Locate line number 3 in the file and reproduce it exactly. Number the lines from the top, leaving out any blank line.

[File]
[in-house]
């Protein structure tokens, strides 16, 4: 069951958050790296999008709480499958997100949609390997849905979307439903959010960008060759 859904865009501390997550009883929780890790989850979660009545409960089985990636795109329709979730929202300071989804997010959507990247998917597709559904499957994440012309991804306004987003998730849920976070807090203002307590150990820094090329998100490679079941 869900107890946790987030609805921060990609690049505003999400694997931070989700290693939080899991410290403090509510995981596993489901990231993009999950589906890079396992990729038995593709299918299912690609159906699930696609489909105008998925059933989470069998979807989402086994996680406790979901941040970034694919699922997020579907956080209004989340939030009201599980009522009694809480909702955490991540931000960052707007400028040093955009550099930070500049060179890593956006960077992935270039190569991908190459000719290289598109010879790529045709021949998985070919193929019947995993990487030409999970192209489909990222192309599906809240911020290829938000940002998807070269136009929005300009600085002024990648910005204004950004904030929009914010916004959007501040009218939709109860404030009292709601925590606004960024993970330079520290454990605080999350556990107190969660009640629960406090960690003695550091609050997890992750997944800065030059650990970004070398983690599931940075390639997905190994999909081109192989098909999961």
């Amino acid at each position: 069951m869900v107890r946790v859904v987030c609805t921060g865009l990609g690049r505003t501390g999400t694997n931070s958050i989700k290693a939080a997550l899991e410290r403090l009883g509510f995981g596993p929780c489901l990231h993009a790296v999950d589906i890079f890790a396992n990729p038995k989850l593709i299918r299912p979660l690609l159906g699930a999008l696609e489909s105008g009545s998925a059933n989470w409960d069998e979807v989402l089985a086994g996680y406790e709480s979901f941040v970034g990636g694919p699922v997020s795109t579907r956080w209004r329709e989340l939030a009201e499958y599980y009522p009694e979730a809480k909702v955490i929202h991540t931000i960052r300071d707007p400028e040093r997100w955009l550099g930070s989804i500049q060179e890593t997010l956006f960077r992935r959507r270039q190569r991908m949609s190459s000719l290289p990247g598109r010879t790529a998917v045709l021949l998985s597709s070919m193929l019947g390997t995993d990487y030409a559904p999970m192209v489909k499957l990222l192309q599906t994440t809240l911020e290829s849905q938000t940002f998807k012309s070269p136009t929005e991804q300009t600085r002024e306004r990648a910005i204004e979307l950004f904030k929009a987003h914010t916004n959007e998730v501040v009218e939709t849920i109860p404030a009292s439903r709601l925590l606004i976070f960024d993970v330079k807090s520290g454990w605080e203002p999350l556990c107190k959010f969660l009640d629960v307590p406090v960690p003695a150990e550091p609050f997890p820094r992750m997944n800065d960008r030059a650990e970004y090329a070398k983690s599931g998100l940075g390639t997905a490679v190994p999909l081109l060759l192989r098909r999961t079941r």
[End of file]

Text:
């Amino acid at each position: 069951m869900v107890r946790v859904v987030c609805t921060g865009l990609g690049r505003t501390g999400t694997n931070s958050i989700k290693a939080a997550l899991e410290r403090l009883g509510f995981g596993p929780c489901l990231h993009a790296v999950d589906i890079f890790a396992n990729p038995k989850l593709i299918r299912p979660l690609l159906g699930a999008l696609e489909s105008g009545s998925a059933n989470w409960d069998e979807v989402l089985a086994g996680y406790e709480s979901f941040v970034g990636g694919p699922v997020s795109t579907r956080w209004r329709e989340l939030a009201e499958y599980y009522p009694e979730a809480k909702v955490i929202h991540t931000i960052r300071d707007p400028e040093r997100w955009l550099g930070s989804i500049q060179e890593t997010l956006f960077r992935r959507r270039q190569r991908m949609s190459s000719l290289p990247g598109r010879t790529a998917v045709l021949l998985s597709s070919m193929l019947g390997t995993d990487y030409a559904p999970m192209v489909k499957l990222l192309q599906t994440t809240l911020e290829s849905q938000t940002f998807k012309s070269p136009t929005e991804q300009t600085r002024e306004r990648a910005i204004e979307l950004f904030k929009a987003h914010t916004n959007e998730v501040v009218e939709t849920i109860p404030a009292s439903r709601l925590l606004i976070f960024d993970v330079k807090s520290g454990w605080e203002p999350l556990c107190k959010f969660l009640d629960v307590p406090v960690p003695a150990e550091p609050f997890p820094r992750m997944n800065d960008r030059a650990e970004y090329a070398k983690s599931g998100l940075g390639t997905a490679v190994p999909l081109l060759l192989r098909r999961t079941r």